Review: "To (re-)discover a first-rate critic, and read about a life that went wrong in a harrowing way, you must read Everything Is an Afterthought: The Life and Writings of Paul Nelson, by Kevin Avery.... This volume is exhilarating. Avery tells with great energy Nelson’s tale, with copious details about the active period of his subject’s life, and in so doing limns a portrait of a certain kind of pop-culture/bohemian existence in the late-70s. And Avery’s generous selection of Nelson’s writings are certainly among Paul’s best..." – Ken Tucker (Entertainment Weekly), The Best American Poetry

Wandering Son Vol. 1

Review: "What makes Wandering Son work is its slow-burn pace and calm atmosphere. It takes a delicate subject – transgender children- and explores it slowly and carefully. Much like its characters, it moves at its own pace, easing the reader into the characters’ lives.... I am really eager to read volume two of Wandering Son, though a little hesitant as well. I know that the road in front of Shu and Yoshino isn’t going to be an easy one and I don’t want to see them get hurt. But the fact that I’m talking about the characters as though they’re real people just shows how deep this manga has gotten under my skin." – Shannon Fay, Kuriousity

The Hidden

Review: "Richard Sala is one of those creators that holds a fairly unique voice in comics. Many people have tried to replicate his off-beat brand of horror, but ultimately nothing out there quite like his. So with a new graphic novel called The Hidden out, the question for most people won’t be, 'Should I read it?' but 'When should I read it?'... The Hidden isn’t perfect... but what Sala does well, he does very well indeed. There’s quite a lot to love in The Hidden, with some scenes in particular that will stick with the reader for a long time." – Greg McElhatton, Read About Comics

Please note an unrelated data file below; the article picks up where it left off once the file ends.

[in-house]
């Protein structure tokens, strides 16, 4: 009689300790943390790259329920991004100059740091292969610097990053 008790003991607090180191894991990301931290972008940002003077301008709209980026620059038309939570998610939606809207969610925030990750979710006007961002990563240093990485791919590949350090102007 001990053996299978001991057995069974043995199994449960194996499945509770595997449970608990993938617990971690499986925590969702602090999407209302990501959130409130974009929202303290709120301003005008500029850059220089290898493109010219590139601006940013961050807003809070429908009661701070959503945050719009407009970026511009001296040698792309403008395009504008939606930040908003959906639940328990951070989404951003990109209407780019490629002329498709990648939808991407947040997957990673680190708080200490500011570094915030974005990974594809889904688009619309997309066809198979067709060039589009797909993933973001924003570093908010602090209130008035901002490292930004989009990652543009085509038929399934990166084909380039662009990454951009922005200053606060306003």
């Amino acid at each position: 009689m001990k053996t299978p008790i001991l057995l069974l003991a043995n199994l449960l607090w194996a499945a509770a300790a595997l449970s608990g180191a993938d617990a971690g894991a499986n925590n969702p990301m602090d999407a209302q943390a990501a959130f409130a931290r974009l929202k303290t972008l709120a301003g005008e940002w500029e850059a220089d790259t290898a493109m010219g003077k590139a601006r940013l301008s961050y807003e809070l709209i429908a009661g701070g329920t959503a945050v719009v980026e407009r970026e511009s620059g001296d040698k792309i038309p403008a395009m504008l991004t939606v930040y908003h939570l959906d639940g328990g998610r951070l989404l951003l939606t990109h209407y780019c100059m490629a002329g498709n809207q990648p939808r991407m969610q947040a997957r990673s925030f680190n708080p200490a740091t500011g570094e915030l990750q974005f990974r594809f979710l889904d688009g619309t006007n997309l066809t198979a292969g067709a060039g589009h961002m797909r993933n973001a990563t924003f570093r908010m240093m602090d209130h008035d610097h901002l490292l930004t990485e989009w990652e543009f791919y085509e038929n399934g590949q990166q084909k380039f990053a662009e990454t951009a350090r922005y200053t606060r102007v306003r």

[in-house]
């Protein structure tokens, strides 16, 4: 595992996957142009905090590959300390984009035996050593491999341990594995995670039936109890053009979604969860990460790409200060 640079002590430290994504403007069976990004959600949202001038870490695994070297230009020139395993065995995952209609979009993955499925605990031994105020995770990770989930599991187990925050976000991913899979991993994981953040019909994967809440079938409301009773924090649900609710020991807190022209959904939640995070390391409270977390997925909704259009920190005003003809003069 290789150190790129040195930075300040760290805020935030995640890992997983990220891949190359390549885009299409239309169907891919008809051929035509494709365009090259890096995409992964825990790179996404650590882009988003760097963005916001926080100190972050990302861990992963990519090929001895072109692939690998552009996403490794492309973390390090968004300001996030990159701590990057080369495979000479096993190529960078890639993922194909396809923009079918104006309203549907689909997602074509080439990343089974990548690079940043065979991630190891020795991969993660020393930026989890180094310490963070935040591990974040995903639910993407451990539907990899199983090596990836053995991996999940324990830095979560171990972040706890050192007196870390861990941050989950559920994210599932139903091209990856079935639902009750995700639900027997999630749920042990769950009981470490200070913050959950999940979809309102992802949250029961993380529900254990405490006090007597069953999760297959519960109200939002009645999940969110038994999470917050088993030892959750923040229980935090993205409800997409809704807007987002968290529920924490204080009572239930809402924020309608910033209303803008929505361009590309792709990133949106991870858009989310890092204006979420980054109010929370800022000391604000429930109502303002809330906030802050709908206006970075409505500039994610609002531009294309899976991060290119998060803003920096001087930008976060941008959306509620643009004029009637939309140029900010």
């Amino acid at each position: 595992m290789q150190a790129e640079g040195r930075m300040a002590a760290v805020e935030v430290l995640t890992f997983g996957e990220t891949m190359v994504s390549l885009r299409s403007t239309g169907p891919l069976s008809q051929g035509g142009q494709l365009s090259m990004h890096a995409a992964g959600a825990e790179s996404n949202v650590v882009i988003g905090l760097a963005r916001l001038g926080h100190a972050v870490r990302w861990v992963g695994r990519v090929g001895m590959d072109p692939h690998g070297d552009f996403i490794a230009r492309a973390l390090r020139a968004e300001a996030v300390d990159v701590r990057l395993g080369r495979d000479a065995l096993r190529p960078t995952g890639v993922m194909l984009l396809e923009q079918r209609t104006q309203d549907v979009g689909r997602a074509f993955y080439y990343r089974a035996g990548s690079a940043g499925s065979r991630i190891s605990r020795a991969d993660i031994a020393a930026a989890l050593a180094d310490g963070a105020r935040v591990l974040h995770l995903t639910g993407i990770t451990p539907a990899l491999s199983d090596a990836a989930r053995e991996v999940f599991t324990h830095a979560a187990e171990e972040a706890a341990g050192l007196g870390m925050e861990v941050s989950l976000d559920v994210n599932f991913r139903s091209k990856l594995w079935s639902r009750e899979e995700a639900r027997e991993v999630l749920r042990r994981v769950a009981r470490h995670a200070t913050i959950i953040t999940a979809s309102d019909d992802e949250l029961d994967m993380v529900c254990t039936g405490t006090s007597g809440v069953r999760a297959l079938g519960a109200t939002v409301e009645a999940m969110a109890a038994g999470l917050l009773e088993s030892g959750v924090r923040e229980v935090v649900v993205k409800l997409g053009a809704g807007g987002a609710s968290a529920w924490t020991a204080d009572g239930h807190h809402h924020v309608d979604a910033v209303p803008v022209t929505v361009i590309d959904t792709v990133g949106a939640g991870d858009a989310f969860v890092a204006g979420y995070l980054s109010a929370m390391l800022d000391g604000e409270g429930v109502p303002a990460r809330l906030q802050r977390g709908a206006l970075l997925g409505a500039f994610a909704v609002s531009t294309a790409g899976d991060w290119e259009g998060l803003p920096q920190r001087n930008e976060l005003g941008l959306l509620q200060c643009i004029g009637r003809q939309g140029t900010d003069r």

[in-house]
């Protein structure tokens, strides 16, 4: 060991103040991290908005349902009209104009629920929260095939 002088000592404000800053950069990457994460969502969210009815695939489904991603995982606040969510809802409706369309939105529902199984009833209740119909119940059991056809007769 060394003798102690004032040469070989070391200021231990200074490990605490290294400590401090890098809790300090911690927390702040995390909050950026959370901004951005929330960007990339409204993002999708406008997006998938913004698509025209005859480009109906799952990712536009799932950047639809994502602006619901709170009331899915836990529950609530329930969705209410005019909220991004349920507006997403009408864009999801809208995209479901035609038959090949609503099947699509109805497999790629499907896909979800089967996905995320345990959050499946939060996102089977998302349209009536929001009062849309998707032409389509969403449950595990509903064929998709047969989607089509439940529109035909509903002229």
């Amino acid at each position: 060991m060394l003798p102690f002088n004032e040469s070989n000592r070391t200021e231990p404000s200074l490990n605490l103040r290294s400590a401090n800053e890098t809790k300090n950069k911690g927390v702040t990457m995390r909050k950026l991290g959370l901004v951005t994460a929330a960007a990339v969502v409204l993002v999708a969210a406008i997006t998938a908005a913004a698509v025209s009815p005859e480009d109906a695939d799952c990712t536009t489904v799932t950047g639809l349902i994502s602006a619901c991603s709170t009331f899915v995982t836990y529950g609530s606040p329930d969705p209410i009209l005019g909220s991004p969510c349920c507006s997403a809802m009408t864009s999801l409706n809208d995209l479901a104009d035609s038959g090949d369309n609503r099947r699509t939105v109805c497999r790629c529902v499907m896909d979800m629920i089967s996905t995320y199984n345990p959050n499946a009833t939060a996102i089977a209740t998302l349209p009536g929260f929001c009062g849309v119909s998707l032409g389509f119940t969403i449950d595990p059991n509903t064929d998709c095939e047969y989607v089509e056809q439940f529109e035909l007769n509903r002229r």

500 Portraits

Plug: "This new book of portraits from @tonymillionaire is exquisite: a wonderful Xmas gift!" – Peter Serafinowicz

Plug: Laughing Squid's Rusty Blazenhoff spotlights Tony Millionaire's 500 Portraits

Castle Waiting Vol. 1

Plug: "Have you ever wondered what happened after 'Happily Ever After'? This graphic novel [Castle Waiting] is a modern tale that incorporates fairytale characters and settings. Funny, thoughtful and not at all what you'd expect." – The Victoria Times Colonist

Jack Davis: Drawing American Pop Culture - A Career Retrospective